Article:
The Voice of the Counterrevolution

Count of Artois to Calonne, August 8, 1790:

We must serve the king and the queen in spite of themselves.

This is the authentic voice, the most perfect expression, of the counterrevolution: We are the saviors of the old regime, we will save the old regime from itself, we will—shades of Rousseau—force it to be free.


  1. Stephen Zielinski September 24, 2013 at 11:27 pm | #

    The fount of revolution today: Acting as if one were living in a democracy even when one is not.

    C. Wright Mills says something to this effect somewhere in his writings.

  2. Roquentin September 25, 2013 at 12:53 am | #

    Yukio Mishimia is one of my favorite writers, primarily for the Sea of Fertility quadrilogy which follows Japanese history from the beginning of the 20th century to the post-WWII era. He also was deeply, absurdly reactionary which was put on full display during his dramatic faux-coup attempt and suicide. He remained deeply devoted, even in 1970, to the idea of the Emperor as some kind of unifying force in Japanese culture. It was a similar sentiment. On a side note it was at least a little more complex with him because he was deeply hostile to capitalism, even if it was framed under the notion of just another form of malignant Western influence crushing traditional Japanese culture. To me, idiosyncratic political beliefs are the rule and not the exception.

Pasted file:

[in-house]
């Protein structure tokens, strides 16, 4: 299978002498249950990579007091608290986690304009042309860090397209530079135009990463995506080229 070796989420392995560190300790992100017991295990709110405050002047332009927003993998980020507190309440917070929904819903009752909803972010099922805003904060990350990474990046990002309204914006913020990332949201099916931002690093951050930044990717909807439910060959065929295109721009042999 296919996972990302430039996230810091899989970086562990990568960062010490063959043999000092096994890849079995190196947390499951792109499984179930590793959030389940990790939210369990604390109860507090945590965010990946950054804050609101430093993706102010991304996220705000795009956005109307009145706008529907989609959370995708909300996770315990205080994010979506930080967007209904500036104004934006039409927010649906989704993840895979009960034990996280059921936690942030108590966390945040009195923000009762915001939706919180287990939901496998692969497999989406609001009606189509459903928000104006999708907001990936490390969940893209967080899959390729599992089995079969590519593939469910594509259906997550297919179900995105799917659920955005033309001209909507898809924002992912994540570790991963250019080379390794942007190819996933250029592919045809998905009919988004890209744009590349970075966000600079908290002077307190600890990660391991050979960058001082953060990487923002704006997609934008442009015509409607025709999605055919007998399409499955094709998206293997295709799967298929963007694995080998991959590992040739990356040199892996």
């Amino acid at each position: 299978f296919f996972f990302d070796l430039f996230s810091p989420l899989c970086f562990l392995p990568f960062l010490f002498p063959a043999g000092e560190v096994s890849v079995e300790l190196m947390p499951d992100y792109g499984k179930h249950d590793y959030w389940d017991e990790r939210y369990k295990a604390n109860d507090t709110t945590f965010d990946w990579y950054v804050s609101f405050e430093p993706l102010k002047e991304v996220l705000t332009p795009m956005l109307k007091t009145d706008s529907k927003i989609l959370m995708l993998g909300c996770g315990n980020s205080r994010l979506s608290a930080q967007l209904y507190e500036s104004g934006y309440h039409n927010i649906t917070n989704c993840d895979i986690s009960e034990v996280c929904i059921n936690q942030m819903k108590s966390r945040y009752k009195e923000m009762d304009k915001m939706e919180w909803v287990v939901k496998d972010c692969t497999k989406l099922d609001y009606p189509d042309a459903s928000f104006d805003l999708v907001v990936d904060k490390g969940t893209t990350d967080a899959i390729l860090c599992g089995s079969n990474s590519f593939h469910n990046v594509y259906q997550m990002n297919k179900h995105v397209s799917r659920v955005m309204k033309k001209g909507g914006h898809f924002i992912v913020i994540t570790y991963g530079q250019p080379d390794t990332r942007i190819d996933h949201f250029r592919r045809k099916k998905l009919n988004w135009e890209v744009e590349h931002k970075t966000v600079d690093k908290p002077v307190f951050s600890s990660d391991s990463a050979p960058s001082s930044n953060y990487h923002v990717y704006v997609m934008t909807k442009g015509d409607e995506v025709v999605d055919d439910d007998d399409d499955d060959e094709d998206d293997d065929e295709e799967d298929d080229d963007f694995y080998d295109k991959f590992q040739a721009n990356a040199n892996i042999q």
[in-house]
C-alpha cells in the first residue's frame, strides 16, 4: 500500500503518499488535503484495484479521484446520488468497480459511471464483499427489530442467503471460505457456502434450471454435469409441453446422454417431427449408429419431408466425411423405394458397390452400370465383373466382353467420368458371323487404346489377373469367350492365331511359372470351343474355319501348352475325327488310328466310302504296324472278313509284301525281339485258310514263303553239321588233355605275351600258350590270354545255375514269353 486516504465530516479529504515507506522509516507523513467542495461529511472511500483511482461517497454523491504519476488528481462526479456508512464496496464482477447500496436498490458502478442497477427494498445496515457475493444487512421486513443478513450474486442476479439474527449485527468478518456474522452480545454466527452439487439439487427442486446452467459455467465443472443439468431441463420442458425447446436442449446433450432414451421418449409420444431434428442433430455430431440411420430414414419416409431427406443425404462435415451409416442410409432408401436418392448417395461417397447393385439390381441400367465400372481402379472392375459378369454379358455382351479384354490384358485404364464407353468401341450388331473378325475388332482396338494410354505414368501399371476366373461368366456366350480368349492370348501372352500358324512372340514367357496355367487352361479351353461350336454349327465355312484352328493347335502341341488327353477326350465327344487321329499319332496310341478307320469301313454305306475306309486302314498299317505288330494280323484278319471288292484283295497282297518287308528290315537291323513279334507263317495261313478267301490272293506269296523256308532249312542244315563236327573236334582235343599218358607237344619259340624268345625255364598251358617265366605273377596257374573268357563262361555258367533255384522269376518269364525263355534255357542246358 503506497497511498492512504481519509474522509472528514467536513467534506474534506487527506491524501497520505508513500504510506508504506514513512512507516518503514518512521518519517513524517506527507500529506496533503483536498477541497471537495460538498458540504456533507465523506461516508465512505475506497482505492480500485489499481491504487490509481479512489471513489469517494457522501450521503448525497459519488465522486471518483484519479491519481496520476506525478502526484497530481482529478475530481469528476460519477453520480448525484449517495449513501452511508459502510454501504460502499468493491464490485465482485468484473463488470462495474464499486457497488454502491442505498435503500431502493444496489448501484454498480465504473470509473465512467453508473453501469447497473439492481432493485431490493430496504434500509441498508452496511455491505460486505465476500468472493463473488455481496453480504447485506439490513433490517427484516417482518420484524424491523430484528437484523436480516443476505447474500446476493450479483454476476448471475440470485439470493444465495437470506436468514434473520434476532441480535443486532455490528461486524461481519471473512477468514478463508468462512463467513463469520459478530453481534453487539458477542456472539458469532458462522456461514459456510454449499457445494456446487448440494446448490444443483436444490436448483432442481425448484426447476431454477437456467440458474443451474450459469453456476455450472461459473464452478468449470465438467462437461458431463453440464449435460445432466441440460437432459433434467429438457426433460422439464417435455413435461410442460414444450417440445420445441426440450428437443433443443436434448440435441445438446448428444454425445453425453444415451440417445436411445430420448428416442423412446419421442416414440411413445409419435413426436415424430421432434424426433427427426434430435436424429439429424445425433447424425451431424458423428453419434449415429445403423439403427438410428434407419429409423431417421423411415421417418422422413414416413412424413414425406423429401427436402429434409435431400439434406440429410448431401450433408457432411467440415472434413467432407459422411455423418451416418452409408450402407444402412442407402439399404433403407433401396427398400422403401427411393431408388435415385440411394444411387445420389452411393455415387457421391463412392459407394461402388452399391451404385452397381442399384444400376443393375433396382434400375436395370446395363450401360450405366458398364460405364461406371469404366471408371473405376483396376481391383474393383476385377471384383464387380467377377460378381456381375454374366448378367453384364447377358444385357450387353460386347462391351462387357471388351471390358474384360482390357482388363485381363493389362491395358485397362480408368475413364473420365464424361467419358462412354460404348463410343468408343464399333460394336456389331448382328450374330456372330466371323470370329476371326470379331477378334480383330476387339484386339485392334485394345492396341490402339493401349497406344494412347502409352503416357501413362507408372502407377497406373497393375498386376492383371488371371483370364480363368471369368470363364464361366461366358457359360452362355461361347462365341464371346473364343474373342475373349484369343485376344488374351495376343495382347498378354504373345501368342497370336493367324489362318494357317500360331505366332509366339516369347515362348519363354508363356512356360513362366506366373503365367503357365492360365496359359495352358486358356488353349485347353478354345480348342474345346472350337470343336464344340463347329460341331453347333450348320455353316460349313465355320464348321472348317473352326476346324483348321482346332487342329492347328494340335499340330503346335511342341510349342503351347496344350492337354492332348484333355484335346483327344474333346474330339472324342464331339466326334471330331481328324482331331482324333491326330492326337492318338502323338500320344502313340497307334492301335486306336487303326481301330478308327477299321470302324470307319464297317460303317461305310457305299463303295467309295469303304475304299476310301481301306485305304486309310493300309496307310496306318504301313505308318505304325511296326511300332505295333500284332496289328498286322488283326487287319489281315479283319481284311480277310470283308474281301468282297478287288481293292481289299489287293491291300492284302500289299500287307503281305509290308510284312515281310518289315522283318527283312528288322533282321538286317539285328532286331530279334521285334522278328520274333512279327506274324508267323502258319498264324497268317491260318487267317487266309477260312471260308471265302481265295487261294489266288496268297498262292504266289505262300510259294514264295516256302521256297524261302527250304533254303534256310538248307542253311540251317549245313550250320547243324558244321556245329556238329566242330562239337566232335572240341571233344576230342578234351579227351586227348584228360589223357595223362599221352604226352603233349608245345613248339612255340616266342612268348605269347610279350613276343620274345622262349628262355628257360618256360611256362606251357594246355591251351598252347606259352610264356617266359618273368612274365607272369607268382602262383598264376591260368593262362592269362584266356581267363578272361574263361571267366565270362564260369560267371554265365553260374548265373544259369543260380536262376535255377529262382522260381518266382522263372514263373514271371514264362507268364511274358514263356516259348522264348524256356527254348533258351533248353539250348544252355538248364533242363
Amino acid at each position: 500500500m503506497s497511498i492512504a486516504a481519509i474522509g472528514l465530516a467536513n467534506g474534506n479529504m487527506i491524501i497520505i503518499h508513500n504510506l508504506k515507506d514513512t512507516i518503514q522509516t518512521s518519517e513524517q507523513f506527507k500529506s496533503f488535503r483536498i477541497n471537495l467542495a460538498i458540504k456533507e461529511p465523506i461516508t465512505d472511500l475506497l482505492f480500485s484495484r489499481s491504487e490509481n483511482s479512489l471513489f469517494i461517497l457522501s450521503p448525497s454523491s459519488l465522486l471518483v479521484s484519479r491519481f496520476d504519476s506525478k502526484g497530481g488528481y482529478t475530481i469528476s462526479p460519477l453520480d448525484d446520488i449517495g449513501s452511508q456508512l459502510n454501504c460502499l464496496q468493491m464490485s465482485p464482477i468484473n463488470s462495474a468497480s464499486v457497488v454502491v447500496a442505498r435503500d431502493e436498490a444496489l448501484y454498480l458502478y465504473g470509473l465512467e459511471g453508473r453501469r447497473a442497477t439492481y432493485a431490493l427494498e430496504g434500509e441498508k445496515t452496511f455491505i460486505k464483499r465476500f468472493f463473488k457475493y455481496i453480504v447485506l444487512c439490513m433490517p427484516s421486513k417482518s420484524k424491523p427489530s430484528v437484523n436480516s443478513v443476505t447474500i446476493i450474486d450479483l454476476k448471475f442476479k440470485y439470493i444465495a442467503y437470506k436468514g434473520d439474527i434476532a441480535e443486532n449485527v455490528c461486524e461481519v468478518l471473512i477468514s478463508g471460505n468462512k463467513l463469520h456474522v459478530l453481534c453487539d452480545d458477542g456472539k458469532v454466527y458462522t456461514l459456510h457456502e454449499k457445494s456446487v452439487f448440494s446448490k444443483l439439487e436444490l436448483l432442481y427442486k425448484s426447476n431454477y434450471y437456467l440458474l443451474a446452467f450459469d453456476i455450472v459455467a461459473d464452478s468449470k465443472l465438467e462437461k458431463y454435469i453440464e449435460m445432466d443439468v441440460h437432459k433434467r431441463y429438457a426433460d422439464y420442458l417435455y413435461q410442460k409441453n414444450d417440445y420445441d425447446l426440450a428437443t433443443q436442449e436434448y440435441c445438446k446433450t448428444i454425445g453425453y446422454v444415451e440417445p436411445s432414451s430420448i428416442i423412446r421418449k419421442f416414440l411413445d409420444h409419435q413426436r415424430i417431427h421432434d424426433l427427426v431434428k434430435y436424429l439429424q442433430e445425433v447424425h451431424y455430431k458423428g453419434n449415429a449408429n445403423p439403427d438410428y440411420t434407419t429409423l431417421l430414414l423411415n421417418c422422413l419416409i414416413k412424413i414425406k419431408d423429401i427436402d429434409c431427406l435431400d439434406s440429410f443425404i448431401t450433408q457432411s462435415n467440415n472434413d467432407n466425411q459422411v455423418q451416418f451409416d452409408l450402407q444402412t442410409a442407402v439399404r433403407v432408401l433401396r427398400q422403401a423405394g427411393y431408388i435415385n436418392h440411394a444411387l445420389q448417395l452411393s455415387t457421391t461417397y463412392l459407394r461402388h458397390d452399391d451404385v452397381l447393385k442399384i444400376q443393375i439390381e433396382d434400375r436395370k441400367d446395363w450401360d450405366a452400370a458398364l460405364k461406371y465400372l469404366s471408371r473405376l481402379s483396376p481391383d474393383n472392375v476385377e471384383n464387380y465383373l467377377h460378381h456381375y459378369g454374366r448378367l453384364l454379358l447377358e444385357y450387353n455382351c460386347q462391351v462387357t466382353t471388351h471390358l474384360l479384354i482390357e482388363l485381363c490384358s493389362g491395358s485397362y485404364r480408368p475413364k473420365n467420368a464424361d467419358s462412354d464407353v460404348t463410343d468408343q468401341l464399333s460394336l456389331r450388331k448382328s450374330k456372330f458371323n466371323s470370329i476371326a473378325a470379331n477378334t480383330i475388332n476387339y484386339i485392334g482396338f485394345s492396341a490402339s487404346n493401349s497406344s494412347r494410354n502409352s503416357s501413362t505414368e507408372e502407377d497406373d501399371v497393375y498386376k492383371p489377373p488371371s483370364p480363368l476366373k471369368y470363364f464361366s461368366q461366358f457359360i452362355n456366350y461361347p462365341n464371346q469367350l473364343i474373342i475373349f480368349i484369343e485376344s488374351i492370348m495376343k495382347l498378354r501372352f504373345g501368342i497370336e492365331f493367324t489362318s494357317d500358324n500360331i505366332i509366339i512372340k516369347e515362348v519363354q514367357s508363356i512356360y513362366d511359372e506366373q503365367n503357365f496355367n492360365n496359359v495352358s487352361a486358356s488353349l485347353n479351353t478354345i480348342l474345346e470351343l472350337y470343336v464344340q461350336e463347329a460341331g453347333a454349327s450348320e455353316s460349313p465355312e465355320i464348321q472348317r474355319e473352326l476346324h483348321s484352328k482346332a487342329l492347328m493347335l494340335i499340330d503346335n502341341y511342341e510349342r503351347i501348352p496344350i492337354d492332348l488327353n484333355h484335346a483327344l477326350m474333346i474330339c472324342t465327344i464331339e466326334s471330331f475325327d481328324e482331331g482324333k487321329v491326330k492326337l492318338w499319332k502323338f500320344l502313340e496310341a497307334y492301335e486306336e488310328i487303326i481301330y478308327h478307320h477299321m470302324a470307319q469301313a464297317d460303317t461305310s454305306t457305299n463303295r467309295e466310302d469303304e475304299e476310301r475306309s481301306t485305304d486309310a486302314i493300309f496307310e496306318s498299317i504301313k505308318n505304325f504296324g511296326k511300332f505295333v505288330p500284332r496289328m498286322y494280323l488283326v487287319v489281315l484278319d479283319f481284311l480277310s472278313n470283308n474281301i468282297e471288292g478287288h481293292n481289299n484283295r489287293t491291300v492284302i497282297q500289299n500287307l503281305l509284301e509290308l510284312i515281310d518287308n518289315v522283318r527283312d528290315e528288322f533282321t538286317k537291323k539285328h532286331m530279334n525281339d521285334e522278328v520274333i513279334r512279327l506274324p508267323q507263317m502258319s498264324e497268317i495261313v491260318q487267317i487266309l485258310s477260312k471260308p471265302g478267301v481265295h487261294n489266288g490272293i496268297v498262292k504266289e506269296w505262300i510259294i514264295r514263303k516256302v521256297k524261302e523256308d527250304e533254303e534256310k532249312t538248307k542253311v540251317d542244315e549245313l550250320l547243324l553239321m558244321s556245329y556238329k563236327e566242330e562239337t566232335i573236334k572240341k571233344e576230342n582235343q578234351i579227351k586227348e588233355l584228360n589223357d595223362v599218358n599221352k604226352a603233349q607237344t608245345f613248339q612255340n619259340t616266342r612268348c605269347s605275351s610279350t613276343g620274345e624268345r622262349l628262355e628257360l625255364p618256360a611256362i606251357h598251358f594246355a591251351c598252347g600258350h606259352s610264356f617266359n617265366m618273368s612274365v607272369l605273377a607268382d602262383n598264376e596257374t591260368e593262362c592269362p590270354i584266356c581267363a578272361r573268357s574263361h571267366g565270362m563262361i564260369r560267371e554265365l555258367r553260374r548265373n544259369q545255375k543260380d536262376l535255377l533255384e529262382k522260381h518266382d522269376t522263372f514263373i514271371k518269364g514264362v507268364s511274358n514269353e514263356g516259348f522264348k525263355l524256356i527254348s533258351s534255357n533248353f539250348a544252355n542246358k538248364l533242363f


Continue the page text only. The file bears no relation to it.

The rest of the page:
3. grahamlarkin September 25, 2013 at 10:57 am | #

    Yeah this quotation tempts one to compare France with the US and Japan–and of course, England. While it’s perhaps silly to generalize, I would suggest that among those four peoples it’s the English, on the whole, who seem most grown-up in their canny balance of affection and contempt for the monarchy.

    Now if you’ll pardon me, old bean, I need to watch the Queen Haters:

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